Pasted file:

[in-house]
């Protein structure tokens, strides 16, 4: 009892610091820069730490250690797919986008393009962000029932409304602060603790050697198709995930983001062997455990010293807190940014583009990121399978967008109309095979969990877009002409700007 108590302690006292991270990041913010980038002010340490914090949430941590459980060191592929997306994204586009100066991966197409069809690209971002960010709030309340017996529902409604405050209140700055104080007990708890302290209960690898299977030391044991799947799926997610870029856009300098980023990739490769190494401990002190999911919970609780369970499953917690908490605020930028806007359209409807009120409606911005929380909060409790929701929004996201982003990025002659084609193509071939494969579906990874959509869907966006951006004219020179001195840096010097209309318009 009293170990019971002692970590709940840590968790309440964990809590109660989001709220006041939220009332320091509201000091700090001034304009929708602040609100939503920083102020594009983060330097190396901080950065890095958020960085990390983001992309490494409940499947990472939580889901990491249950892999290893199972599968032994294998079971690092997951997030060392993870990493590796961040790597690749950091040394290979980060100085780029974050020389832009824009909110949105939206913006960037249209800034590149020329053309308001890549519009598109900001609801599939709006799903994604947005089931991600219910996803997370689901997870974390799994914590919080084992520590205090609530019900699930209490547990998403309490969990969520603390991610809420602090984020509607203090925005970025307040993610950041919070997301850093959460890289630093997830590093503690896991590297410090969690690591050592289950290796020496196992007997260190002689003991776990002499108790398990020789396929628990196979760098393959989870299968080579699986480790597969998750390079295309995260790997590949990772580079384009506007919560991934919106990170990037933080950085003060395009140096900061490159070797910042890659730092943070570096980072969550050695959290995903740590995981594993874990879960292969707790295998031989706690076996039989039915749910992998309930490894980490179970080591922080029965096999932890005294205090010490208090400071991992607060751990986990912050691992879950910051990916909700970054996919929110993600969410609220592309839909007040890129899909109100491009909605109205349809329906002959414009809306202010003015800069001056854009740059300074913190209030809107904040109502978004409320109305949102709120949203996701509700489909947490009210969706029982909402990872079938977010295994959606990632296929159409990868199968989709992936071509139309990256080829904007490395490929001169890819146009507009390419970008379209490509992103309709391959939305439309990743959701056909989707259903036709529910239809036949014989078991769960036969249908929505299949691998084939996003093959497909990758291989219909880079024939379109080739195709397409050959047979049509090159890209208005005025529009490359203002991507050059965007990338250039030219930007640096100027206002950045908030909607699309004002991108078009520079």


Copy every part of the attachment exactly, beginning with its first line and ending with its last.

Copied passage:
[in-house]
């Protein structure tokens, strides 16, 4: 009892610091820069730490250690797919986008393009962000029932409304602060603790050697198709995930983001062997455990010293807190940014583009990121399978967008109309095979969990877009002409700007 108590302690006292991270990041913010980038002010340490914090949430941590459980060191592929997306994204586009100066991966197409069809690209971002960010709030309340017996529902409604405050209140700055104080007990708890302290209960690898299977030391044991799947799926997610870029856009300098980023990739490769190494401990002190999911919970609780369970499953917690908490605020930028806007359209409807009120409606911005929380909060409790929701929004996201982003990025002659084609193509071939494969579906990874959509869907966006951006004219020179001195840096010097209309318009 009293170990019971002692970590709940840590968790309440964990809590109660989001709220006041939220009332320091509201000091700090001034304009929708602040609100939503920083102020594009983060330097190396901080950065890095958020960085990390983001992309490494409940499947990472939580889901990491249950892999290893199972599968032994294998079971690092997951997030060392993870990493590796961040790597690749950091040394290979980060100085780029974050020389832009824009909110949105939206913006960037249209800034590149020329053309308001890549519009598109900001609801599939709006799903994604947005089931991600219910996803997370689901997870974390799994914590919080084992520590205090609530019900699930209490547990998403309490969990969520603390991610809420602090984020509607203090925005970025307040993610950041919070997301850093959460890289630093997830590093503690896991590297410090969690690591050592289950290796020496196992007997260190002689003991776990002499108790398990020789396929628990196979760098393959989870299968080579699986480790597969998750390079295309995260790997590949990772580079384009506007919560991934919106990170990037933080950085003060395009140096900061490159070797910042890659730092943070570096980072969550050695959290995903740590995981594993874990879960292969707790295998031989706690076996039989039915749910992998309930490894980490179970080591922080029965096999932890005294205090010490208090400071991992607060751990986990912050691992879950910051990916909700970054996919929110993600969410609220592309839909007040890129899909109100491009909605109205349809329906002959414009809306202010003015800069001056854009740059300074913190209030809107904040109502978004409320109305949102709120949203996701509700489909947490009210969706029982909402990872079938977010295994959606990632296929159409990868199968989709992936071509139309990256080829904007490395490929001169890819146009507009390419970008379209490509992103309709391959939305439309990743959701056909989707259903036709529910239809036949014989078991769960036969249908929505299949691998084939996003093959497909990758291989219909880079024939379109080739195709397409050959047979049509090159890209208005005025529009490359203002991507050059965007990338250039030219930007640096100027206002950045908030909607699309004002991108078009520079």